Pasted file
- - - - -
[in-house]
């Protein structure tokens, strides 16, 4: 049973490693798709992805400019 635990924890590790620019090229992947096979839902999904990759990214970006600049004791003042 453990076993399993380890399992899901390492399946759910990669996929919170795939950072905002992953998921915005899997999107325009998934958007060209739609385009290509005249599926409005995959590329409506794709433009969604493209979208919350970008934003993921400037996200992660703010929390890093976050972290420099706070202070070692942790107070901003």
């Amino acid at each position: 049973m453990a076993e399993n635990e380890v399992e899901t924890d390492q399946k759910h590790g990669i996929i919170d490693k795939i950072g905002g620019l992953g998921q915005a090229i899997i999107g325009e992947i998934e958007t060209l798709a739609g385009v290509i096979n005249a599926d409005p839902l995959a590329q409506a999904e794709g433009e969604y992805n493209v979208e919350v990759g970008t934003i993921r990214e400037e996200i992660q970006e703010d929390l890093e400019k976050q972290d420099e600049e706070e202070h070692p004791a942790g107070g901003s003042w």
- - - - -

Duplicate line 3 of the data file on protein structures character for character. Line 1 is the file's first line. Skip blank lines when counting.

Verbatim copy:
């Amino acid at each position: 049973m453990a076993e399993n635990e380890v399992e899901t924890d390492q399946k759910h590790g990669i996929i919170d490693k795939i950072g905002g620019l992953g998921q915005a090229i899997i999107g325009e992947i998934e958007t060209l798709a739609g385009v290509i096979n005249a599926d409005p839902l995959a590329q409506a999904e794709g433009e969604y992805n493209v979208e919350v990759g970008t934003i993921r990214e400037e996200i992660q970006e703010d929390l890093e400019k976050q972290d420099e600049e706070e202070h070692p004791a942790g107070g901003s003042w």